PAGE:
Tag Archives: Haruki Murakami

What I Talk About When I Talk About Running

“Pain is inevitable. Suffering is optional.”

“I’m the kind of person who likes to be by himself. To put a finer point on it, I’m he type of person who doesn’t find it painful to be alone.”

“In certain areas of my life, I actively seek out solitude.”

“I look up at the sky, wondering if I’ll catch a glimpse of kindness there, but I don’t. All I see are indifferent summer clouds drifting over the Pacific. And they have nothing to say to me.”

This book is probably the closest anyone can get into the mind of Murakami. For a few brief pages, we are treated with prose about how he views the world, how he sees himself, his inner struggles, aspirations and views on writing. I was personally very surprised to find out just how big a part running played (and plays) in his life. He is indeed the “running novelist”!

Whenever I came across a line or quote (some of which are reflected above) which I could totally identify with, I felt my heart give a little jerk of pleasure, then settle down in comfortable contentment, happy to know, that, in some corner of the world, there is a voice for people like us. And that voice – is Murakami.

May he live long.

Underground: The Tokyo Gas Attack and the Japanese Psyche

First time reading a non-fiction book by Murakami.

In his usual masterly way, he paints a detailed picture of the 1995 Sarin gas attack on the Tokyo subway. He interviewed not only victims, but also delved into conversations and discussions with the cult members – people who may not have carried out the attack themselves, but were part of the group at some point.

The media is nothing but one voice representing a large diversity of voices. News articles and reports may tell us how many people died, what time the specific trains departed, and how many commuters were affected in those few hours, but nothing, or very little, is said of emotions, thoughts, impressions, and the moving on. The commuters who were caught up in the attack are portrayed as “innocent” while all those associated with the cult were immediately labelled as “bad”, but no one gave thought to believers who may have joined for sincere causes, only to feel alienated from their beliefs.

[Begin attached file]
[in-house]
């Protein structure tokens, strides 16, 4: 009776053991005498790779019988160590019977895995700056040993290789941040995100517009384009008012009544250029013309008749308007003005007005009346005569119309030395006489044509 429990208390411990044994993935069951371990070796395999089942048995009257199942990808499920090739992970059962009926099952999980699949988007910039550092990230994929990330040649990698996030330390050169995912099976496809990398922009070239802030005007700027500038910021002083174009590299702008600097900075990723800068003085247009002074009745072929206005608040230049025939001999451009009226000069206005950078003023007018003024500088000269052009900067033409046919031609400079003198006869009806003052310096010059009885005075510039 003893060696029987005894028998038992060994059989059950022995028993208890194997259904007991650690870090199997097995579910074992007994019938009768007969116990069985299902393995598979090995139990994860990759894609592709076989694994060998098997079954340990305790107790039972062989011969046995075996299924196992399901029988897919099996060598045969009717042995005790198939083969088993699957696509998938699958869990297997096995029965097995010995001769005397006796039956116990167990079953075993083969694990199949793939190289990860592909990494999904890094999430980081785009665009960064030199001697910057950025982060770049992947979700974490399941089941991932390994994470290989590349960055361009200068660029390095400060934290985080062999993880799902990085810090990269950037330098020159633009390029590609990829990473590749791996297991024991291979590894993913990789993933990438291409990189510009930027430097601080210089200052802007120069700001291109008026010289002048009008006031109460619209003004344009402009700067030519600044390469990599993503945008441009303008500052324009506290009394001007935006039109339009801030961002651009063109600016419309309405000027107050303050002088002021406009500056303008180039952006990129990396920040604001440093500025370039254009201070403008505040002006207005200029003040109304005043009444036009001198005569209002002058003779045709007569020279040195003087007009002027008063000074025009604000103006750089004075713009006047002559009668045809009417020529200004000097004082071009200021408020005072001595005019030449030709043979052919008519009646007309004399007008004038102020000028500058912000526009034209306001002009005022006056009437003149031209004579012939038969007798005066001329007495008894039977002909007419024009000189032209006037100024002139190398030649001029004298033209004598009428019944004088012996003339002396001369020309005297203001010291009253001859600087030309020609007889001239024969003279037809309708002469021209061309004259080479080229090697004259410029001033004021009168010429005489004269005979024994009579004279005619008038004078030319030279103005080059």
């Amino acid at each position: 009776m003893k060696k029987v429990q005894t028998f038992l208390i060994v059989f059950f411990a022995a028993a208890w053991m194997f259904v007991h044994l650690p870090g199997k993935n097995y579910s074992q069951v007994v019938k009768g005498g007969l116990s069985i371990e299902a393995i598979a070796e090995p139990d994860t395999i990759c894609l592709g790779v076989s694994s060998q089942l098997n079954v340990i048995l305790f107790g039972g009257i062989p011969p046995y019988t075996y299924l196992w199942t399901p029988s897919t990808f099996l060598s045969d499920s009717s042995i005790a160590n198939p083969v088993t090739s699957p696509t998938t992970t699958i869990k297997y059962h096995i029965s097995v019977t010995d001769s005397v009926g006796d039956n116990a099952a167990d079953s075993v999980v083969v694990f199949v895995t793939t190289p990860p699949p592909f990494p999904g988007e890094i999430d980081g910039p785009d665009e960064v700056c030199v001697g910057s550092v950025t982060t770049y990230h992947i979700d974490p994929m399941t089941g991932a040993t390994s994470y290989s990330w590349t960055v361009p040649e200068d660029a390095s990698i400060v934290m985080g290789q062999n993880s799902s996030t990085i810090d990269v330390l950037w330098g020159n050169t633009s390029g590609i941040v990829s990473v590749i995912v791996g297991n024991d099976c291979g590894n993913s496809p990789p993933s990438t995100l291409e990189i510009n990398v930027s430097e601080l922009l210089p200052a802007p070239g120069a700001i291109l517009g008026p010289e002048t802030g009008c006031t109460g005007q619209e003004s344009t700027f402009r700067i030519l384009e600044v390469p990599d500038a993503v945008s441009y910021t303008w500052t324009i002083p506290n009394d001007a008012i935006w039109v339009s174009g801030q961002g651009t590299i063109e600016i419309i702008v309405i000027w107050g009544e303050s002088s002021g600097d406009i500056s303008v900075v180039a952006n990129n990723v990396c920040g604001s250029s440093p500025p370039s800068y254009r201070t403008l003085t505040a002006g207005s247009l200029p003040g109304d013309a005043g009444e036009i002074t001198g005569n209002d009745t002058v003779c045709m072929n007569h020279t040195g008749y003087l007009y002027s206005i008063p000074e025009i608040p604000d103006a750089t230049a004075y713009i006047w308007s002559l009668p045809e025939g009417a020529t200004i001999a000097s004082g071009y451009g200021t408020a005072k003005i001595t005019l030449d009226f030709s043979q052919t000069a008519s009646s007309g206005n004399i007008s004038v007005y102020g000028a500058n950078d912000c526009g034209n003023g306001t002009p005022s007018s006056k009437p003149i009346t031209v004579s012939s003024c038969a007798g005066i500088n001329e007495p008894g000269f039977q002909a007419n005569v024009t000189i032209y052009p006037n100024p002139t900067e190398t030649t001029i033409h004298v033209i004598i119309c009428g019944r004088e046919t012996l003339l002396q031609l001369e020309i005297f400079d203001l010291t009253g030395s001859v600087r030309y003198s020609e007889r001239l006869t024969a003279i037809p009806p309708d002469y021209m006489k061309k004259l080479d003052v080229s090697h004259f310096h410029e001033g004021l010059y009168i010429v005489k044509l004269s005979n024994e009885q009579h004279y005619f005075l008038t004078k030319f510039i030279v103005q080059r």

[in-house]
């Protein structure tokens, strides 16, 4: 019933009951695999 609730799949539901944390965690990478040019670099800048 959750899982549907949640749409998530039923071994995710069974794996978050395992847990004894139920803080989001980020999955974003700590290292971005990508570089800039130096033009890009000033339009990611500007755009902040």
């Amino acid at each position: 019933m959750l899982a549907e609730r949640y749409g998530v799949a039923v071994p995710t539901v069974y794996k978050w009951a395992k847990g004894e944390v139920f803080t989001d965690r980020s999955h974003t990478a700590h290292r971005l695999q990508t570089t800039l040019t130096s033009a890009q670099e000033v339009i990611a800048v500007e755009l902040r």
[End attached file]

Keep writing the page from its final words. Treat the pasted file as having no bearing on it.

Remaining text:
Through Murakami’s study, stereotypes are blurred,  hidden voices are given an outlet, and the subtle layers of Japanese society are exposed to the reader’s mind.

After the Quake


Have never been a fan of Murakami’s short stories, but this little book captured my attention from the start. Perhaps it was because all the short stories are linked by the common denominator of the 1995 Kobe Earthquake.


Funny, tragic, out-of-this-world – are just some of the words I’d use to describe this short but memorable journey with Murakami. Especially liked “Super Frog” and “Honey Pie”.


And, wonders of wonders, I finished this book feeling like I really want to read 1Q84 again… and I think I will.


‘A Wild Sheep Chase’ and ‘Dance Dance Dance’

“The “world” – the word always makes me think of a tortoise and elephants tirelessly supporting a gigantic disc. The elephants have no knowledge of the tortoise’s role, the tortoise is unable to see what the elephants are doing. And neither is least aware of the world on their backs.”

“No promises you’re gonna be happy, the Sheep Man had said. So you gotta dance. Dance so it all keeps spinning.”

Maybe we all have a Sheep Man within us. In the other world, in the other part of us, kept hidden, sometimes even from ourselves.

We’re just too caught up in the world of advanced capitalism to see It.